When the economy crashed, many people went back to school out of necessity — they lost jobs and scuttled for cover in graduate school. Younger millennials saw college-graduated elder siblings laid off, so they studied for GMAT and LSAT exams right after graduation, not yet prepared to compete with mid- to late-twenty somethings for entry-level jobs.
The financial crisis impacted millennials as saliently as did the Internet. Seeing their parents lose savings, or suffer through unemployment, made them a thrifty generation — a slice of the population that shares its resources and has no problem calling mom and dad “roomies” to save a buck.
Will debt define this generation?
As suppressing student debt continues to linger over their heads , long-standing social and economic milestones like marriage, family and home ownership are deliberately delayed, defining a new subset of “not-quite-a-grownup” post-graduate life stage. Yet millennials still rank paying off debt and saving for retirement their highest financial priorities.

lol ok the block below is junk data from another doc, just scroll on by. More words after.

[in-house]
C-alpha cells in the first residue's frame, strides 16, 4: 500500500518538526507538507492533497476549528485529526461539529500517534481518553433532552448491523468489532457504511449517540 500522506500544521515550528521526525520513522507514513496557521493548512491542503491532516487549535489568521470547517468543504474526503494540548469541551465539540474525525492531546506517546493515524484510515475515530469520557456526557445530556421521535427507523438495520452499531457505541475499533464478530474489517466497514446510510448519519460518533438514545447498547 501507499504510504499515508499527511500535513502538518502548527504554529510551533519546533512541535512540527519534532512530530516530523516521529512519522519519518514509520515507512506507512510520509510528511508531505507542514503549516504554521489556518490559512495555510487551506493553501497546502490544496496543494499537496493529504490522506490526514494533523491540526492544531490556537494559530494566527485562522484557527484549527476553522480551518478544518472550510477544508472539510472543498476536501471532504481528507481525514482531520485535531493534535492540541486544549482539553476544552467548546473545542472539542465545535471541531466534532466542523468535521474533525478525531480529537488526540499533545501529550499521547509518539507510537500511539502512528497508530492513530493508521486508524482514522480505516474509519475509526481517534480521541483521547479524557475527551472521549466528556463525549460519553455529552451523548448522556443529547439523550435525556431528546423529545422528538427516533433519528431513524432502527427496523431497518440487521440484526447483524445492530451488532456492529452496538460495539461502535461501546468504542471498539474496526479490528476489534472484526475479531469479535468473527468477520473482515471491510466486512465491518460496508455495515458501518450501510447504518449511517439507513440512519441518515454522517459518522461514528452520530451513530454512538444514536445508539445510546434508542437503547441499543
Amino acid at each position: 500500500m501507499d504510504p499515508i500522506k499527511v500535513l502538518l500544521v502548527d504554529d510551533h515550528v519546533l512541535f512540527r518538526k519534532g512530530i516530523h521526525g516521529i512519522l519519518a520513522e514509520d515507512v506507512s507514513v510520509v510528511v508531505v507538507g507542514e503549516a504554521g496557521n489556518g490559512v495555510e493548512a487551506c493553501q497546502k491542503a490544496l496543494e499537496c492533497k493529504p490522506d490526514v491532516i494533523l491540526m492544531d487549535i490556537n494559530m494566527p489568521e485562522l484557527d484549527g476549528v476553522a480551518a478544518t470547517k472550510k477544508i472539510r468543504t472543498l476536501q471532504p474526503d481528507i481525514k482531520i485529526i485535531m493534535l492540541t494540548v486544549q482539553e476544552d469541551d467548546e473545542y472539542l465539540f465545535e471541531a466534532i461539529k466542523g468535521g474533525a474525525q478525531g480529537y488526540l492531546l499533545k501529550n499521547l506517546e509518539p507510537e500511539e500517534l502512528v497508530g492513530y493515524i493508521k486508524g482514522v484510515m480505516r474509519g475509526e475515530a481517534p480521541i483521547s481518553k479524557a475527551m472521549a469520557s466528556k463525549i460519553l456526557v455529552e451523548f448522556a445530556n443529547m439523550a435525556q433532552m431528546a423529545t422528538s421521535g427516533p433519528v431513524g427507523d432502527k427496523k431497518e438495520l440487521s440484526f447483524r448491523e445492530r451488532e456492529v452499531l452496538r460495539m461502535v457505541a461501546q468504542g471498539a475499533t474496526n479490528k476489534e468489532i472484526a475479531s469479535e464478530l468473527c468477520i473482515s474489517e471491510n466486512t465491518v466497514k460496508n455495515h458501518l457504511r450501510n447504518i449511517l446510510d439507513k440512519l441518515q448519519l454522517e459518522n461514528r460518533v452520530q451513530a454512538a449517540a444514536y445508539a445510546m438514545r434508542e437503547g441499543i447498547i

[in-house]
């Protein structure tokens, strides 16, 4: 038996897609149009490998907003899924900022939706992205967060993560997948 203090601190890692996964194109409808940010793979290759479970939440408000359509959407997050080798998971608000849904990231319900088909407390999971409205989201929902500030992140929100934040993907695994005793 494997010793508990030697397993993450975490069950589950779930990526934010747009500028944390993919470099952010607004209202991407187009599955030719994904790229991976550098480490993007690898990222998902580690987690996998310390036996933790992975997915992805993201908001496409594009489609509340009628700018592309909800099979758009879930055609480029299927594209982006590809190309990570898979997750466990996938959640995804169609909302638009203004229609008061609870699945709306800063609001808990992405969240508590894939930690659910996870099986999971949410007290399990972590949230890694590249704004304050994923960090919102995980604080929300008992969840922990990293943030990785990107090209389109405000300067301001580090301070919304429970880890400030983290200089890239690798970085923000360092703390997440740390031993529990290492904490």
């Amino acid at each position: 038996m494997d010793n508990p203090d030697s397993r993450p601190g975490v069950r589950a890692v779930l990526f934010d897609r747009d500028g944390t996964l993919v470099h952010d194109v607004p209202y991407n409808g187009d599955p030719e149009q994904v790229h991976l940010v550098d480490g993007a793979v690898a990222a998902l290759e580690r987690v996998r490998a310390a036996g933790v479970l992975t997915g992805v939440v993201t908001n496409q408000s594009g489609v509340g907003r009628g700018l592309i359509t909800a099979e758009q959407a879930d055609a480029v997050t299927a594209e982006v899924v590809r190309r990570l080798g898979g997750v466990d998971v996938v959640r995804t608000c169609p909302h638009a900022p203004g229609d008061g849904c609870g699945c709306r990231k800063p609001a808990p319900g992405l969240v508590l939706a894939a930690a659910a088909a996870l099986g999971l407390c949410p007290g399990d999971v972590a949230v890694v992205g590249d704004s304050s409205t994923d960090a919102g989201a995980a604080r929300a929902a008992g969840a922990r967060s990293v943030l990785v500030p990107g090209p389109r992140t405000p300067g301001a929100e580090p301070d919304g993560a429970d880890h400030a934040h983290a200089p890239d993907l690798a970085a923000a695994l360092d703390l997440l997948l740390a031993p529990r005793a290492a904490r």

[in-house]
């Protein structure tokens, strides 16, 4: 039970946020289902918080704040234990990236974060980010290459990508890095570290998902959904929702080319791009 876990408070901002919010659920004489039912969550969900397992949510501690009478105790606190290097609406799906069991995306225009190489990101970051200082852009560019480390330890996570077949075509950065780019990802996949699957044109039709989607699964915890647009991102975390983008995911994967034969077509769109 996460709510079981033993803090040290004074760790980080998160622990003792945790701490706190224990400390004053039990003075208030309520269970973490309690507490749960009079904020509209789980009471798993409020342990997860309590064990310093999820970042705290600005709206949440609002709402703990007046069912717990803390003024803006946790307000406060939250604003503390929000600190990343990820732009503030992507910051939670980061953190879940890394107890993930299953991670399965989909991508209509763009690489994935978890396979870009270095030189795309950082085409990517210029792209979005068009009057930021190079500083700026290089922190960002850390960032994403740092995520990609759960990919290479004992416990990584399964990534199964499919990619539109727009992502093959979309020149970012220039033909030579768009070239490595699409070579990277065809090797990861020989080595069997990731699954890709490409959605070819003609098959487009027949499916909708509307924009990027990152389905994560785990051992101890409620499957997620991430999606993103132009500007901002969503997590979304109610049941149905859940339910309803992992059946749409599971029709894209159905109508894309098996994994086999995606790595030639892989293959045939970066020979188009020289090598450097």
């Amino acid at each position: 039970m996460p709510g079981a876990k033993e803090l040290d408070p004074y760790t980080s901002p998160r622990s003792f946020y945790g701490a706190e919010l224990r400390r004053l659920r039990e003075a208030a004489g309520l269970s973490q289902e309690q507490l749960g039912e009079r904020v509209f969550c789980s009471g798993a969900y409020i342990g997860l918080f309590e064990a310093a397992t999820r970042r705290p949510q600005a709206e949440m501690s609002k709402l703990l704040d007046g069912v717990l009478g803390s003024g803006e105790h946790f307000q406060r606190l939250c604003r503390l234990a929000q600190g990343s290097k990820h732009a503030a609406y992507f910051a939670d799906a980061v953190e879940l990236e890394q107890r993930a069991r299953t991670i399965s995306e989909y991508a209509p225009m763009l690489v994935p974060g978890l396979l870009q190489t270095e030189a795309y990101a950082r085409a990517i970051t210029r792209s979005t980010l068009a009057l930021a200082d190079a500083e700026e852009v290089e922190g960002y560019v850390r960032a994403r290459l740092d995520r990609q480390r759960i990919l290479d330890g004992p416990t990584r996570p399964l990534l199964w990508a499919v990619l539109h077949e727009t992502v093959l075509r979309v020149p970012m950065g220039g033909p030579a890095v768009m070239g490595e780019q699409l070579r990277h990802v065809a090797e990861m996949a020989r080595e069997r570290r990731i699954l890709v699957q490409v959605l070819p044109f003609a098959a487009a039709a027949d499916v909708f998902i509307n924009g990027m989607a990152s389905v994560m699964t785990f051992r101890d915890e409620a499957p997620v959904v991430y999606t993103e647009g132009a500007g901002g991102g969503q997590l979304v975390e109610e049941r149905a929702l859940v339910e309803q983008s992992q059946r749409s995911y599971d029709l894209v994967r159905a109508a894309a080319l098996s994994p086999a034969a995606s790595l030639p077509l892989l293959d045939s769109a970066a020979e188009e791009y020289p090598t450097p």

So the question is, will debt define this generation? Or will optimism and the entrepreneurial spirit that made tech and the sharing economy thrive breed alternative approaches to overcoming debt and building wealth in the private markets?
The student debt crisis spurred innovations in the lending space, giving rise to platforms like Prosper, offering peer-to-peer lending; WeFinance, providing crowdfunded loans with terms set by the borrower, geared toward graduates; and Givling, a video game costing a small fee that pays off users’ student debt in the order they sign up.
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